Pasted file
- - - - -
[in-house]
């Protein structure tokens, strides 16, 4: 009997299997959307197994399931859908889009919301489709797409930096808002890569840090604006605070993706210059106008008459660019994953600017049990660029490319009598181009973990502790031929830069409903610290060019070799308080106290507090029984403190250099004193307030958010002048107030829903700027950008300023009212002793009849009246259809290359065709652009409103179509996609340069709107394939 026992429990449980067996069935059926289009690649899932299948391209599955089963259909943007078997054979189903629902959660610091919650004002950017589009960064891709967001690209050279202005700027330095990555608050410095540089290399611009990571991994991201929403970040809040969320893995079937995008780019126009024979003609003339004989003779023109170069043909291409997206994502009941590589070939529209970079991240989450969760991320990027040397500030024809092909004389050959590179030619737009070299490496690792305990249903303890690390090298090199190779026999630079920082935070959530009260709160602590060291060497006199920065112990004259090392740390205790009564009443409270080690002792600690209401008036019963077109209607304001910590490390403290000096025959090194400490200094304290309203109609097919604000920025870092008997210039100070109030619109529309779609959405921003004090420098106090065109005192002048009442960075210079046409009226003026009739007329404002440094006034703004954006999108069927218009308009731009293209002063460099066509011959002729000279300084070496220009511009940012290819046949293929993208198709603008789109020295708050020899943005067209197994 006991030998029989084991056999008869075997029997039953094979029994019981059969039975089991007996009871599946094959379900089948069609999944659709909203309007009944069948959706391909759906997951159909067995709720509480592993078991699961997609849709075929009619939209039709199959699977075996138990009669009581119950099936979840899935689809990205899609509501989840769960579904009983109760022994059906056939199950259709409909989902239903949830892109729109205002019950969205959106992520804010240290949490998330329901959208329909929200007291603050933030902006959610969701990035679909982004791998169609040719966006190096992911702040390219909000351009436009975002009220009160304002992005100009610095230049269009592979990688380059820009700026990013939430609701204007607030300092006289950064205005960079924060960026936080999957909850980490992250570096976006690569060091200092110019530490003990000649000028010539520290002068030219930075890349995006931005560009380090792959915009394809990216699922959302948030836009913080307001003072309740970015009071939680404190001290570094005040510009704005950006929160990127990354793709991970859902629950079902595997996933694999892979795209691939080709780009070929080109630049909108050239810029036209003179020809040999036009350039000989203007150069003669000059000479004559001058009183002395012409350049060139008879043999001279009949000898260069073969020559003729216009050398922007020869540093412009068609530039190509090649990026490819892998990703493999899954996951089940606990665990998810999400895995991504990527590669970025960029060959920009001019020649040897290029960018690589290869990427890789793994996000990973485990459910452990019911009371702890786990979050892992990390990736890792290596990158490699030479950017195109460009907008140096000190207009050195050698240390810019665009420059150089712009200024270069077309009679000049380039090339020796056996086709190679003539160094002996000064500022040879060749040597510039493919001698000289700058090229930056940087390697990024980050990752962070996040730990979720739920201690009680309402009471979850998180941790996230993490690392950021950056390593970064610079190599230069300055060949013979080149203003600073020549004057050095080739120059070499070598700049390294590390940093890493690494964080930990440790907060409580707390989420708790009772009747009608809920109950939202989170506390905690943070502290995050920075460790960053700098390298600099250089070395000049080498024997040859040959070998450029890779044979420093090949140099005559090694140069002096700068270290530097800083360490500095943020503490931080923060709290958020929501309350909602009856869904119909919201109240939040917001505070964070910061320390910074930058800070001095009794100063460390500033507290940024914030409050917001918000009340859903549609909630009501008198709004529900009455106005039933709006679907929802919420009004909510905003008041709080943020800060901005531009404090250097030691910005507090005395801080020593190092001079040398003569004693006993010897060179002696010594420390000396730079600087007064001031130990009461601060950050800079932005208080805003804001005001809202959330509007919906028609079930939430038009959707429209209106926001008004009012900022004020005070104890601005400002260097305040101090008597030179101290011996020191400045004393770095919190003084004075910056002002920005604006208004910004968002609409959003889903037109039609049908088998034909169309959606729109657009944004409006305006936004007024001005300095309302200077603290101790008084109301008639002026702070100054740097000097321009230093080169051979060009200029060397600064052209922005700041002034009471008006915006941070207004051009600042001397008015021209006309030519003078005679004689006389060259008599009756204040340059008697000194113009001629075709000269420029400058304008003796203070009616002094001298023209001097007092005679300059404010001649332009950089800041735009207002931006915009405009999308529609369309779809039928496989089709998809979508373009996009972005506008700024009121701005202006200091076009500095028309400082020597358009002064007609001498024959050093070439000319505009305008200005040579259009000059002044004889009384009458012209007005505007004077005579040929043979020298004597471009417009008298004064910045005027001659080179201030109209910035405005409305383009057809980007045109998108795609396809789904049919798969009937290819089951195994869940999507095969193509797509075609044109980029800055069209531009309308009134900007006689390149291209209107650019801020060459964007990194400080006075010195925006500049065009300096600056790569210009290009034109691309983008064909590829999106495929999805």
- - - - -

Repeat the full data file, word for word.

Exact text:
[in-house]
């Protein structure tokens, strides 16, 4: 009997299997959307197994399931859908889009919301489709797409930096808002890569840090604006605070993706210059106008008459660019994953600017049990660029490319009598181009973990502790031929830069409903610290060019070799308080106290507090029984403190250099004193307030958010002048107030829903700027950008300023009212002793009849009246259809290359065709652009409103179509996609340069709107394939 026992429990449980067996069935059926289009690649899932299948391209599955089963259909943007078997054979189903629902959660610091919650004002950017589009960064891709967001690209050279202005700027330095990555608050410095540089290399611009990571991994991201929403970040809040969320893995079937995008780019126009024979003609003339004989003779023109170069043909291409997206994502009941590589070939529209970079991240989450969760991320990027040397500030024809092909004389050959590179030619737009070299490496690792305990249903303890690390090298090199190779026999630079920082935070959530009260709160602590060291060497006199920065112990004259090392740390205790009564009443409270080690002792600690209401008036019963077109209607304001910590490390403290000096025959090194400490200094304290309203109609097919604000920025870092008997210039100070109030619109529309779609959405921003004090420098106090065109005192002048009442960075210079046409009226003026009739007329404002440094006034703004954006999108069927218009308009731009293209002063460099066509011959002729000279300084070496220009511009940012290819046949293929993208198709603008789109020295708050020899943005067209197994 006991030998029989084991056999008869075997029997039953094979029994019981059969039975089991007996009871599946094959379900089948069609999944659709909203309007009944069948959706391909759906997951159909067995709720509480592993078991699961997609849709075929009619939209039709199959699977075996138990009669009581119950099936979840899935689809990205899609509501989840769960579904009983109760022994059906056939199950259709409909989902239903949830892109729109205002019950969205959106992520804010240290949490998330329901959208329909929200007291603050933030902006959610969701990035679909982004791998169609040719966006190096992911702040390219909000351009436009975002009220009160304002992005100009610095230049269009592979990688380059820009700026990013939430609701204007607030300092006289950064205005960079924060960026936080999957909850980490992250570096976006690569060091200092110019530490003990000649000028010539520290002068030219930075890349995006931005560009380090792959915009394809990216699922959302948030836009913080307001003072309740970015009071939680404190001290570094005040510009704005950006929160990127990354793709991970859902629950079902595997996933694999892979795209691939080709780009070929080109630049909108050239810029036209003179020809040999036009350039000989203007150069003669000059000479004559001058009183002395012409350049060139008879043999001279009949000898260069073969020559003729216009050398922007020869540093412009068609530039190509090649990026490819892998990703493999899954996951089940606990665990998810999400895995991504990527590669970025960029060959920009001019020649040897290029960018690589290869990427890789793994996000990973485990459910452990019911009371702890786990979050892992990390990736890792290596990158490699030479950017195109460009907008140096000190207009050195050698240390810019665009420059150089712009200024270069077309009679000049380039090339020796056996086709190679003539160094002996000064500022040879060749040597510039493919001698000289700058090229930056940087390697990024980050990752962070996040730990979720739920201690009680309402009471979850998180941790996230993490690392950021950056390593970064610079190599230069300055060949013979080149203003600073020549004057050095080739120059070499070598700049390294590390940093890493690494964080930990440790907060409580707390989420708790009772009747009608809920109950939202989170506390905690943070502290995050920075460790960053700098390298600099250089070395000049080498024997040859040959070998450029890779044979420093090949140099005559090694140069002096700068270290530097800083360490500095943020503490931080923060709290958020929501309350909602009856869904119909919201109240939040917001505070964070910061320390910074930058800070001095009794100063460390500033507290940024914030409050917001918000009340859903549609909630009501008198709004529900009455106005039933709006679907929802919420009004909510905003008041709080943020800060901005531009404090250097030691910005507090005395801080020593190092001079040398003569004693006993010897060179002696010594420390000396730079600087007064001031130990009461601060950050800079932005208080805003804001005001809202959330509007919906028609079930939430038009959707429209209106926001008004009012900022004020005070104890601005400002260097305040101090008597030179101290011996020191400045004393770095919190003084004075910056002002920005604006208004910004968002609409959003889903037109039609049908088998034909169309959606729109657009944004409006305006936004007024001005300095309302200077603290101790008084109301008639002026702070100054740097000097321009230093080169051979060009200029060397600064052209922005700041002034009471008006915006941070207004051009600042001397008015021209006309030519003078005679004689006389060259008599009756204040340059008697000194113009001629075709000269420029400058304008003796203070009616002094001298023209001097007092005679300059404010001649332009950089800041735009207002931006915009405009999308529609369309779809039928496989089709998809979508373009996009972005506008700024009121701005202006200091076009500095028309400082020597358009002064007609001498024959050093070439000319505009305008200005040579259009000059002044004889009384009458012209007005505007004077005579040929043979020298004597471009417009008298004064910045005027001659080179201030109209910035405005409305383009057809980007045109998108795609396809789904049919798969009937290819089951195994869940999507095969193509797509075609044109980029800055069209531009309308009134900007006689390149291209209107650019801020060459964007990194400080006075010195925006500049065009300096600056790569210009290009034109691309983008064909590829999106495929999805």